Mac Miller's Manager: His Death Was Like a Punch in the Gut
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In a heartfelt opinion editorial piece, longtime representative Christian Clancy opens up why it is still hard to accept the 'Self Care' hitmaker's death and recalls the last time he saw him.

AceShowbiz - Mac Miller's manager is still having a tough time coming to terms with the rapper's tragic death, insisting his loss is "so surreal".

The "Self Care" hitmaker, real name Malcolm McCormick, suffered a fatal drug overdose in September, and hearing the news was like a "punch in the gut" for his longtime representative Christian Clancy, because there were no signs to suggest the 26-year-old had been struggling mentally or physically.

Clancy recalls the last time he saw Mac, just two days before his death, and reveals the star appeared to be in great spirits as he focused on his health.

"I last saw him two days before he died," Clancy writes in an op-ed for The Guardian. "He was very open about his struggles throughout his career, but he had been fully focused and engaged. He knew the progress he had made, battling his internal dialogue - it wasn't easy, but he was doing it and feeling the rewards."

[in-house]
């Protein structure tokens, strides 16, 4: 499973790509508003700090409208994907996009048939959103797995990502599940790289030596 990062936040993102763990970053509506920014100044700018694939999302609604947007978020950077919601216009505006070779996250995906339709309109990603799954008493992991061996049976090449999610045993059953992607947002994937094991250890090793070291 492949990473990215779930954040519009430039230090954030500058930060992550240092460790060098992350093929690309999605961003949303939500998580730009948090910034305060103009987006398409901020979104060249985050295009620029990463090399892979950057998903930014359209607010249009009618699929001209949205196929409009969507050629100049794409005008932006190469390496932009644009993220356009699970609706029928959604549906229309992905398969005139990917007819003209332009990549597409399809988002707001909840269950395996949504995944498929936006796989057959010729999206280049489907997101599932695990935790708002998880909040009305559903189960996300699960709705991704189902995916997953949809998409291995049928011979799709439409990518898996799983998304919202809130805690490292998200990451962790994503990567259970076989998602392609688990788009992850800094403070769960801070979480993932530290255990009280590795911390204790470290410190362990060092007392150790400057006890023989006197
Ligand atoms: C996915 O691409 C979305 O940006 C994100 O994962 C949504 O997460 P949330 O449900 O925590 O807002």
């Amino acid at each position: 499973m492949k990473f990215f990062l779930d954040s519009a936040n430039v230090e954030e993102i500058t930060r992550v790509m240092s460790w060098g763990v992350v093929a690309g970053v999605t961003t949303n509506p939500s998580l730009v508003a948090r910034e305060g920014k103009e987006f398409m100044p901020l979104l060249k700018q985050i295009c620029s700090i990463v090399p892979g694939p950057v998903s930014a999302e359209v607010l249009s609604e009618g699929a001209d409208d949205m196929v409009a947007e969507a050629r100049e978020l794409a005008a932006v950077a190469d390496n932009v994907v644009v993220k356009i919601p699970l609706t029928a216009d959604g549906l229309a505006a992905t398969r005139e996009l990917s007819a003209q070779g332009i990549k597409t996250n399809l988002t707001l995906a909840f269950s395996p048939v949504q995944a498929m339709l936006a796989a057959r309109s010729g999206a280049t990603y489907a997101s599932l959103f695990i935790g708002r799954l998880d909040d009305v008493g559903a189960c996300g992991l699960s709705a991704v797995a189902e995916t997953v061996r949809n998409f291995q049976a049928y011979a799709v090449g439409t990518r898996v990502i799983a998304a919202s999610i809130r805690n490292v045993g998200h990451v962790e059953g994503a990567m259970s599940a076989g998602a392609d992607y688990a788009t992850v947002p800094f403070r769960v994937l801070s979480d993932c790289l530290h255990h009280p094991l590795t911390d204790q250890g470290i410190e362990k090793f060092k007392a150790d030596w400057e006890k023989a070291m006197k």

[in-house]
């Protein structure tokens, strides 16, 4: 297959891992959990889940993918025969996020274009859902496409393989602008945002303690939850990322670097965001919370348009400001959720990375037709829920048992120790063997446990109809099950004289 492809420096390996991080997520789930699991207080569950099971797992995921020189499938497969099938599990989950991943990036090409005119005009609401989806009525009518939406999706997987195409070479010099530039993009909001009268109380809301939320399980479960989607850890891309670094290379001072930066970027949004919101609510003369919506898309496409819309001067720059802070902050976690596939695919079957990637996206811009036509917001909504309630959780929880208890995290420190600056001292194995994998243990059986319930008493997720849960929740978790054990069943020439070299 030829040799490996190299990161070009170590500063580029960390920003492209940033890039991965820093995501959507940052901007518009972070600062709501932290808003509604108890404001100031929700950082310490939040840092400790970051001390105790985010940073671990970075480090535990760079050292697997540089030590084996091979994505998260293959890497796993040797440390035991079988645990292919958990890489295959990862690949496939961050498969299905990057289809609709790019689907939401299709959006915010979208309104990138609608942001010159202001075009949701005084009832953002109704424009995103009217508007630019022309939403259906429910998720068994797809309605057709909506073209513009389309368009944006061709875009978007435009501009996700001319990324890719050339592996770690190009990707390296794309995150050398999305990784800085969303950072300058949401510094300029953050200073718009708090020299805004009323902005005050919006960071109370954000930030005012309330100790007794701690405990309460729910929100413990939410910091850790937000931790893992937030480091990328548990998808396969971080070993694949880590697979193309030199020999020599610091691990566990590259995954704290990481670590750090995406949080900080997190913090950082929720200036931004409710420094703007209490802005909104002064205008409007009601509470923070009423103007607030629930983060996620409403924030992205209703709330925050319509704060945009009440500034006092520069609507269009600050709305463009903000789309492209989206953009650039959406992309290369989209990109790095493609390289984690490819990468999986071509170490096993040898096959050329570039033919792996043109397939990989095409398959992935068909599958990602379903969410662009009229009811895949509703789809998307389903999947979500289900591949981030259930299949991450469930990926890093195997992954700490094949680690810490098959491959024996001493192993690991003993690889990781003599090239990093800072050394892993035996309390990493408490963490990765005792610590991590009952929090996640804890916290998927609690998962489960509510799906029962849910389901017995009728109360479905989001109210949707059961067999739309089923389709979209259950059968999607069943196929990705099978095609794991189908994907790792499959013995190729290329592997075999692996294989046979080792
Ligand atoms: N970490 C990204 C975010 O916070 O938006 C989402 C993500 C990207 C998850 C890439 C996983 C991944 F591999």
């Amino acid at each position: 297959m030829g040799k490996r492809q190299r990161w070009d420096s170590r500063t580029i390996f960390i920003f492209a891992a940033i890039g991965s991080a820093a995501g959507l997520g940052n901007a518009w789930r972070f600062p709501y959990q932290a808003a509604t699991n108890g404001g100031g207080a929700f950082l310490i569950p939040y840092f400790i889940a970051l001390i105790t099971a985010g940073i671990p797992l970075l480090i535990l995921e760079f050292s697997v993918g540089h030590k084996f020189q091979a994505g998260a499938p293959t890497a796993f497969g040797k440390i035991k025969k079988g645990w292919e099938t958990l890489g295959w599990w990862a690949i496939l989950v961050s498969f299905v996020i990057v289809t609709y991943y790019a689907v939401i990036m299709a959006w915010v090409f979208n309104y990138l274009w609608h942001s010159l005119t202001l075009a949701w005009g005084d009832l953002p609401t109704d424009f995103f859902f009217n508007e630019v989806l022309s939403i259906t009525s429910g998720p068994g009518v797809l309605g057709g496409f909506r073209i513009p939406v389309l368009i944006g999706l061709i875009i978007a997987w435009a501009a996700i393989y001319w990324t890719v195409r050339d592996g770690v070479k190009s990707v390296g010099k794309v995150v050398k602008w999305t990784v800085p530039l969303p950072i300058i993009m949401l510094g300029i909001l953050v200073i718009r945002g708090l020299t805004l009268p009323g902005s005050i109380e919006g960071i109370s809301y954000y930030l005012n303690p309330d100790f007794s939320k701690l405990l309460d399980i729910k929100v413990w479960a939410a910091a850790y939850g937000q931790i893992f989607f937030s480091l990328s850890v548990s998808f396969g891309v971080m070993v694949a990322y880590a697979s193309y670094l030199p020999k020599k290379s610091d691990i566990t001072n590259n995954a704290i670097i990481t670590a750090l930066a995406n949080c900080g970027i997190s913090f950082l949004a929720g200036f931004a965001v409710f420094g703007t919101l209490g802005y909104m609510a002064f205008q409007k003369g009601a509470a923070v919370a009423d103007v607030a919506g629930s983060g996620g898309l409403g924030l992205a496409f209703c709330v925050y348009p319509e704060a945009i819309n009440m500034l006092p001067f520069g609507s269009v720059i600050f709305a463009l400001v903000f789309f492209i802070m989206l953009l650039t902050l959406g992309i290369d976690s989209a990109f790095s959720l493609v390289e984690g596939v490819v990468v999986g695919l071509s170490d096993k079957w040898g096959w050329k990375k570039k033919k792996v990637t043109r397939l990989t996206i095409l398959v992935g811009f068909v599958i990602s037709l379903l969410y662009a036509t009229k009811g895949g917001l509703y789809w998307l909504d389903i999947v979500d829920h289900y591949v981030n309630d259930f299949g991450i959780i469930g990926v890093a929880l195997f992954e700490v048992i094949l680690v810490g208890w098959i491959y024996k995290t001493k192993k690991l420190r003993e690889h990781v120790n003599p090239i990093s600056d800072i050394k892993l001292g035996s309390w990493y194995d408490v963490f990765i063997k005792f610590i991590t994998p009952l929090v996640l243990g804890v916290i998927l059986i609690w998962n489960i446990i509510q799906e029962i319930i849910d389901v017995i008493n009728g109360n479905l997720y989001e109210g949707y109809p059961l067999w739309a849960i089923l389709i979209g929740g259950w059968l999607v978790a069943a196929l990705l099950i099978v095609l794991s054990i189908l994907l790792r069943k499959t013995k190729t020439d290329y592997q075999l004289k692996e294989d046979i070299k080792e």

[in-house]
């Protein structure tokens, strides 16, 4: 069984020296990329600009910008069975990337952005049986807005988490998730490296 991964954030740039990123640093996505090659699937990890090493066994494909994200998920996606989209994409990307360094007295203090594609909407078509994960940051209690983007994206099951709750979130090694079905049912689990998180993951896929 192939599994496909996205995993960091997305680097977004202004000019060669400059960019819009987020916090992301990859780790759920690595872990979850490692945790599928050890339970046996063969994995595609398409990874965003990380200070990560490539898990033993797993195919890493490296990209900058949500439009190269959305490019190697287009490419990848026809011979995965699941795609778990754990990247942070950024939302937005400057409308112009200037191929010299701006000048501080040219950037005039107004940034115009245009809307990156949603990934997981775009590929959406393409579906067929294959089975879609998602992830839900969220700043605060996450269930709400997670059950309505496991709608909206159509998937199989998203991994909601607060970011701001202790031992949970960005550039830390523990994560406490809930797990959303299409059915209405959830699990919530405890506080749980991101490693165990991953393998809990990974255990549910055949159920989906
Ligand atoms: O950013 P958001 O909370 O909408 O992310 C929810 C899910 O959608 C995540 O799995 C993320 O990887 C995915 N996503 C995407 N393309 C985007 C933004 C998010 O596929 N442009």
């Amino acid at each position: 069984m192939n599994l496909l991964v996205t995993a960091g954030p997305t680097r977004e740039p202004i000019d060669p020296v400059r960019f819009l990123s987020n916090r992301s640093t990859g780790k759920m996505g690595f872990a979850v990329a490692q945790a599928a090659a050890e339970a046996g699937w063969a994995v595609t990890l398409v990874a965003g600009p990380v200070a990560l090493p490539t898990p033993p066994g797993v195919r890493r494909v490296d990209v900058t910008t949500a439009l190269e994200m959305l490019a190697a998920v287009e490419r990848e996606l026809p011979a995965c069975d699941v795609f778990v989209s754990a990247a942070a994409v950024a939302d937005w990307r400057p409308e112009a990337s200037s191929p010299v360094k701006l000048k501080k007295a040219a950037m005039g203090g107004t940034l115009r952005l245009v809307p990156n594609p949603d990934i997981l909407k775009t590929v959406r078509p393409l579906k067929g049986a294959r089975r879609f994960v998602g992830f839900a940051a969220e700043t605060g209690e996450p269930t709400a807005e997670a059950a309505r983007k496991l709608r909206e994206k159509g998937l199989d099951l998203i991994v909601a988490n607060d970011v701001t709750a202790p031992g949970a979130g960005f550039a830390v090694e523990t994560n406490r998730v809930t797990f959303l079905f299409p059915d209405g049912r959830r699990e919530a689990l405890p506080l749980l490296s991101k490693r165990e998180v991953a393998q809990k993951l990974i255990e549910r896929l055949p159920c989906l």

"A few days before, he was sending Kelly (Clancy's wife) and me workout videos of himself alongside Rocky-themed music. He was happy and in as good a mental state as he had been since we'd known him."

It's for that reason that Miller's loss has been hard to accept, despite having had some time to nurse his heartache.

"That's why all of this is so surreal - it was like a punch in the gut," Clancy continues. "There was so much in front of him that he was excited about. He was about to go on tour... He knew he was at his best... and couldn't wait to show his fans who he now was and the direction he was fully leaning into."

Looking back on Miller's legacy, Clancy hopes fans will learn from the way Mac carried himself, treating others just as he would want to be treated himself.

"He was a spark to so many people," he concludes. "In a world dominated by ego, he led with the soul and lived by focusing on similarities rather than differences - that's a lesson we all could use. I truly miss you, Malcolm."

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